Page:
...is normally a very good toy. I use it extensively with Razor2 and Bayes hooked into it, it catches nearly everything. Today, however, I was suddenly inundated with Viagra spam. Odd, since any such spam usually sets off all sorts of SA alarms. And sure enough, the alarms were there:
X-Spam-Status: No, hits=0.9 required=5.0 tests=BAYES\_99,BIZ\_TLD,CLICK\_BELOW, HABEAS\_SWE,HTML\_50\_60,HTML\_LINK\_CLICK\_HERE,HTML\_MESSAGE, MIME\_HTML\_ONLY,MIME\_HTML\_ONLY\_MULTI
So what gives? I have my BAYES_99 rule cranked way up to 5.4, so that alone should have put it over the 5.0 spam requirement, never mind all the other ones it triggered. The answer is of course that there is a large negative rule in there. In this case it was this HABEAS_SWE thing. The default SpamAssAss scores file has:
score HABEAS\_SWE -8.0 score HABEAS\_VIOLATOR 16.0
And it turns out that Habeas is some sort of "good spam" company that you can pay to get yourself whitelisted if you really need to spam people. I can see how that could be useful if you have a newsletter or something that people subscribe to and then it can't get through because of filters, but then these Habeas people damn well better be on the ball and triple-check the intentions of everyone and also run a tight ship security-wise. Given the fact that I received at least 20 Viagra spams before I killed that -8 rule, they obviously weren't quite on the ball and I don't particularly appreciate that this rule was in the default SA config to begin with. I haven't tracked down exactly who put that rule in and what sort of compensation changed hands. If someone knows, I'd like to know. I would suggest that you find your local.cf file. Mine is in /etc/spamassassin/local.cf and add:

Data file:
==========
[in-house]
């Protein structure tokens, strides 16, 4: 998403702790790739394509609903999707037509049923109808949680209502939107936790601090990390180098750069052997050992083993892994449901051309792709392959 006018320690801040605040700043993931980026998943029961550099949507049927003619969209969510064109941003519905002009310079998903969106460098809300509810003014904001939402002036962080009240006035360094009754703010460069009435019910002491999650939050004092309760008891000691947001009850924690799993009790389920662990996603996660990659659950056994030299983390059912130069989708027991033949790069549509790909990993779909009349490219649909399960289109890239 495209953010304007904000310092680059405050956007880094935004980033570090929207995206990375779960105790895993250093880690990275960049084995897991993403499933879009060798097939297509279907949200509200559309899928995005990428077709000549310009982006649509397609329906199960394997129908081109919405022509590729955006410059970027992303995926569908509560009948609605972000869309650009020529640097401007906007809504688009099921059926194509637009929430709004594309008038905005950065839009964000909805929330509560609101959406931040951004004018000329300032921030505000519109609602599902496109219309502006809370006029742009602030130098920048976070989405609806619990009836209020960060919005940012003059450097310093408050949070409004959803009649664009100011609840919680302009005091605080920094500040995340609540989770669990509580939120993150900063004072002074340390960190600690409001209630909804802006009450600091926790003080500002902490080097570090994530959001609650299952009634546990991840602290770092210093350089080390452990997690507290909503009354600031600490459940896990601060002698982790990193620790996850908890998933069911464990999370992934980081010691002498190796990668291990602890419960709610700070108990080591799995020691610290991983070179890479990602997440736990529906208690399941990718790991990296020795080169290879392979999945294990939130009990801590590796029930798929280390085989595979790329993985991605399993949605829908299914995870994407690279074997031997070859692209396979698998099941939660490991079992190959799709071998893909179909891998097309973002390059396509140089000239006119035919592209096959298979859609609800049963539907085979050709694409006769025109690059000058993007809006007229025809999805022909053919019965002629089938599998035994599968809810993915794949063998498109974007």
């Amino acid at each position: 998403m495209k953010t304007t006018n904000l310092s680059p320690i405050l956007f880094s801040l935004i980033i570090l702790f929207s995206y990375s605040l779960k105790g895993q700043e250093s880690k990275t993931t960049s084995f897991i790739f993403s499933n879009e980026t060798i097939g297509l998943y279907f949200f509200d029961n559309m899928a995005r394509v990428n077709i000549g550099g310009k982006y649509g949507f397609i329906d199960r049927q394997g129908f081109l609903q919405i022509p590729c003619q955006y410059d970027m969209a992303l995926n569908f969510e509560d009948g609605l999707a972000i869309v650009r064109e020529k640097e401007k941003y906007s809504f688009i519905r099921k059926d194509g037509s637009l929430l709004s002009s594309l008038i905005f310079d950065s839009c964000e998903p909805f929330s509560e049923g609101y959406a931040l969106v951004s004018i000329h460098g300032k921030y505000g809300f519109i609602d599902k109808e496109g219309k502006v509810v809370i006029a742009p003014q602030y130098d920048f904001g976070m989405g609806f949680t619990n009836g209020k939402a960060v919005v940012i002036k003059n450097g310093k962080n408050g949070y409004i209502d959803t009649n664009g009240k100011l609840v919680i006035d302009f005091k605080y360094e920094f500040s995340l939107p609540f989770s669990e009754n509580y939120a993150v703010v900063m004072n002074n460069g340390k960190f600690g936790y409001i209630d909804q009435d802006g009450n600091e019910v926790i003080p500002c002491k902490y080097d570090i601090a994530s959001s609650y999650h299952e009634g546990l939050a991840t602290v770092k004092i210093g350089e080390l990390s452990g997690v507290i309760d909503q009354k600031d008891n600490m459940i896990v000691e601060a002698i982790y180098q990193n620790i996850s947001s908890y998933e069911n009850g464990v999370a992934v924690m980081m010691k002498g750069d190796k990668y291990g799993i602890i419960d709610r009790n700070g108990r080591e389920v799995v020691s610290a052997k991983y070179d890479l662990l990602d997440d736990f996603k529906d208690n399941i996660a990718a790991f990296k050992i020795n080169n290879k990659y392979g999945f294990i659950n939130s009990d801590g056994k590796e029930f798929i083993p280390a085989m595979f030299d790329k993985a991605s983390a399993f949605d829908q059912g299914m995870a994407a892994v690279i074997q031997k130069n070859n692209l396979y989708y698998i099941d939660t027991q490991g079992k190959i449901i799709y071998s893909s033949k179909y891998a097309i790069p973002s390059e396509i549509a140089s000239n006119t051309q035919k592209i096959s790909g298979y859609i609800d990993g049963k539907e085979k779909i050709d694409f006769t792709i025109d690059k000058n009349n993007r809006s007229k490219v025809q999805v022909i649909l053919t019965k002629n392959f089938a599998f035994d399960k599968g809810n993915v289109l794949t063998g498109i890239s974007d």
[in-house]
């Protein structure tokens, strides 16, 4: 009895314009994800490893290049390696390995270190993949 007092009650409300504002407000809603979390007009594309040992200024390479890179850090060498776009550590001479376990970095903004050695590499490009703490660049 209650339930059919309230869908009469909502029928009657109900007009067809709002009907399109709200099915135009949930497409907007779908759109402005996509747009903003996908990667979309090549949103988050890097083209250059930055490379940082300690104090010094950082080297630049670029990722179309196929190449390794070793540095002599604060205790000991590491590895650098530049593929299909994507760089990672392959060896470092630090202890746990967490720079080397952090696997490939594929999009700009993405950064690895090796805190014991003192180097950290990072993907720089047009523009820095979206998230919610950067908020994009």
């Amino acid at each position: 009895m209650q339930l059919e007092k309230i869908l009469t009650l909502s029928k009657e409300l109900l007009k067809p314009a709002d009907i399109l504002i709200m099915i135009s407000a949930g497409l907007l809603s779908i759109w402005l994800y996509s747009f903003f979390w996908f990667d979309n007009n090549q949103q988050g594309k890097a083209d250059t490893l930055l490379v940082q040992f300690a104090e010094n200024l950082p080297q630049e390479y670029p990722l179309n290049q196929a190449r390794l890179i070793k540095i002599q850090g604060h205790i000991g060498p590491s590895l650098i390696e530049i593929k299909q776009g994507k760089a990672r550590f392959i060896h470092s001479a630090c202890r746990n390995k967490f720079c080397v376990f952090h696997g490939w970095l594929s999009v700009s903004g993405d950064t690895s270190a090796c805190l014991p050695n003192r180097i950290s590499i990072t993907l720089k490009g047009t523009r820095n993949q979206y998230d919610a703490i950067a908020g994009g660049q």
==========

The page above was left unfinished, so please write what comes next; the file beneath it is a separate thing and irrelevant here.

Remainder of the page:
score HABEAS\_SWE 0.0
Making it neutral.